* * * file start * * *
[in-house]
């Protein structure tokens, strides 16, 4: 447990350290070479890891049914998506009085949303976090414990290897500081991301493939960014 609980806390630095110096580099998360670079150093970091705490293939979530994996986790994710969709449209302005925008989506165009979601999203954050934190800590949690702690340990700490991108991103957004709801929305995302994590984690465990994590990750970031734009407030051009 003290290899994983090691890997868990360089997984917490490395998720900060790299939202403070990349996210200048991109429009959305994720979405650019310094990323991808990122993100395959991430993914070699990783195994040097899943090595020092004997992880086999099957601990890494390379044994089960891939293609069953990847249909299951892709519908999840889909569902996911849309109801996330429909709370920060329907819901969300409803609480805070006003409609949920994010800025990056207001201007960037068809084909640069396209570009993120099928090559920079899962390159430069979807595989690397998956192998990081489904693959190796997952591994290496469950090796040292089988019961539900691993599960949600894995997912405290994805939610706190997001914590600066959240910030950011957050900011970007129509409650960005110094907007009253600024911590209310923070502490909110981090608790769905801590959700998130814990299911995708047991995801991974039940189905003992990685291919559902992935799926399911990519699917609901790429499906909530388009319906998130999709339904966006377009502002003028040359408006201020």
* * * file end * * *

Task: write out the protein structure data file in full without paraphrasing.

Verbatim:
[in-house]
């Protein structure tokens, strides 16, 4: 447990350290070479890891049914998506009085949303976090414990290897500081991301493939960014 609980806390630095110096580099998360670079150093970091705490293939979530994996986790994710969709449209302005925008989506165009979601999203954050934190800590949690702690340990700490991108991103957004709801929305995302994590984690465990994590990750970031734009407030051009 003290290899994983090691890997868990360089997984917490490395998720900060790299939202403070990349996210200048991109429009959305994720979405650019310094990323991808990122993100395959991430993914070699990783195994040097899943090595020092004997992880086999099957601990890494390379044994089960891939293609069953990847249909299951892709519908999840889909569902996911849309109801996330429909709370920060329907819901969300409803609480805070006003409609949920994010800025990056207001201007960037068809084909640069396209570009993120099928090559920079899962390159430069979807595989690397998956192998990081489904693959190796997952591994290496469950090796040292089988019961539900691993599960949600894995997912405290994805939610706190997001914590600066959240910030950011957050900011970007129509409650960005110094907007009253600024911590209310923070502490909110981090608790769905801590959700998130814990299911995708047991995801991974039940189905003992990685291919559902992935799926399911990519699917609901790429499906909530388009319906998130999709339904966006377009502002003028040359408006201020």